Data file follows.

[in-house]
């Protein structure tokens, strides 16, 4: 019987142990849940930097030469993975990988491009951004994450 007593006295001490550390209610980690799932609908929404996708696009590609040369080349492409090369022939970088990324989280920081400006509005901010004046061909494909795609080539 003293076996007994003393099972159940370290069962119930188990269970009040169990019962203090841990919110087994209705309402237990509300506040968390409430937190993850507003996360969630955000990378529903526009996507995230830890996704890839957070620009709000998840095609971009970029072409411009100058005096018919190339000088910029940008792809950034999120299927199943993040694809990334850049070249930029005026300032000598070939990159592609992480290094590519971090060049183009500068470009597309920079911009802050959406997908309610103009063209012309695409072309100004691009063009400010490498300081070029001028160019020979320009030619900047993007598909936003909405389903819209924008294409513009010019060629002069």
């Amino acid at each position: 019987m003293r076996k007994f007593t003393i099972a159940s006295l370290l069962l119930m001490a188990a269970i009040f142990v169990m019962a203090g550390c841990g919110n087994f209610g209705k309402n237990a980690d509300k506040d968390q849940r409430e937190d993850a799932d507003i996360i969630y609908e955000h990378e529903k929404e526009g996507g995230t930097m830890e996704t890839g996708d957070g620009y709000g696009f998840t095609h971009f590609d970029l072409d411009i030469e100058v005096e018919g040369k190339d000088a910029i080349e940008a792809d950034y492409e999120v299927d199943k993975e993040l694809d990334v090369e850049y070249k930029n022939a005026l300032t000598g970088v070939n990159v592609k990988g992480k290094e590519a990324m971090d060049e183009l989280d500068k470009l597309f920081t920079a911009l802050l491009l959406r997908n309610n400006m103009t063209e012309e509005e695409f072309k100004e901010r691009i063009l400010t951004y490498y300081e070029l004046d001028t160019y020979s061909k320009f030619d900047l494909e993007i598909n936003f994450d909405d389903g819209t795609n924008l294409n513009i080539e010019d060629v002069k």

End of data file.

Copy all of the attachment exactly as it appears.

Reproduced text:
[in-house]
């Protein structure tokens, strides 16, 4: 019987142990849940930097030469993975990988491009951004994450 007593006295001490550390209610980690799932609908929404996708696009590609040369080349492409090369022939970088990324989280920081400006509005901010004046061909494909795609080539 003293076996007994003393099972159940370290069962119930188990269970009040169990019962203090841990919110087994209705309402237990509300506040968390409430937190993850507003996360969630955000990378529903526009996507995230830890996704890839957070620009709000998840095609971009970029072409411009100058005096018919190339000088910029940008792809950034999120299927199943993040694809990334850049070249930029005026300032000598070939990159592609992480290094590519971090060049183009500068470009597309920079911009802050959406997908309610103009063209012309695409072309100004691009063009400010490498300081070029001028160019020979320009030619900047993007598909936003909405389903819209924008294409513009010019060629002069």
């Amino acid at each position: 019987m003293r076996k007994f007593t003393i099972a159940s006295l370290l069962l119930m001490a188990a269970i009040f142990v169990m019962a203090g550390c841990g919110n087994f209610g209705k309402n237990a980690d509300k506040d968390q849940r409430e937190d993850a799932d507003i996360i969630y609908e955000h990378e529903k929404e526009g996507g995230t930097m830890e996704t890839g996708d957070g620009y709000g696009f998840t095609h971009f590609d970029l072409d411009i030469e100058v005096e018919g040369k190339d000088a910029i080349e940008a792809d950034y492409e999120v299927d199943k993975e993040l694809d990334v090369e850049y070249k930029n022939a005026l300032t000598g970088v070939n990159v592609k990988g992480k290094e590519a990324m971090d060049e183009l989280d500068k470009l597309f920081t920079a911009l802050l491009l959406r997908n309610n400006m103009t063209e012309e509005e695409f072309k100004e901010r691009i063009l400010t951004y490498y300081e070029l004046d001028t160019y020979s061909k320009f030619d900047l494909e993007i598909n936003f994450d909405d389903g819209t795609n924008l294409n513009i080539e010019d060629v002069k």